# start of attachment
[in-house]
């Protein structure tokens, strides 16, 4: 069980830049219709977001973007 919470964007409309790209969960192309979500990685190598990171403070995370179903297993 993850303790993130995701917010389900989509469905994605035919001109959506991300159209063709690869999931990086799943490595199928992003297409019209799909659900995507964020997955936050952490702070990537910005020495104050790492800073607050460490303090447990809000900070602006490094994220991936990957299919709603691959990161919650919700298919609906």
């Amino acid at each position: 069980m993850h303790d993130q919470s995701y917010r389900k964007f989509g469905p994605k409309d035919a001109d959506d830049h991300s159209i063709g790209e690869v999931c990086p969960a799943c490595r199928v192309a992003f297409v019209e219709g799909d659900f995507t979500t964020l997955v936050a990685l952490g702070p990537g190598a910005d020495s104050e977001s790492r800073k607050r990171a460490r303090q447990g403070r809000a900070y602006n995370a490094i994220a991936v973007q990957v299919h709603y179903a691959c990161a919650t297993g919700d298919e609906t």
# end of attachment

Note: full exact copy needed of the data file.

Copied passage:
[in-house]
């Protein structure tokens, strides 16, 4: 069980830049219709977001973007 919470964007409309790209969960192309979500990685190598990171403070995370179903297993 993850303790993130995701917010389900989509469905994605035919001109959506991300159209063709690869999931990086799943490595199928992003297409019209799909659900995507964020997955936050952490702070990537910005020495104050790492800073607050460490303090447990809000900070602006490094994220991936990957299919709603691959990161919650919700298919609906």
């Amino acid at each position: 069980m993850h303790d993130q919470s995701y917010r389900k964007f989509g469905p994605k409309d035919a001109d959506d830049h991300s159209i063709g790209e690869v999931c990086p969960a799943c490595r199928v192309a992003f297409v019209e219709g799909d659900f995507t979500t964020l997955v936050a990685l952490g702070p990537g190598a910005d020495s104050e977001s790492r800073k607050r990171a460490r303090q447990g403070r809000a900070y602006n995370a490094i994220a991936v973007q990957v299919h709603y179903a691959c990161a919650t297993g919700d298919e609906t």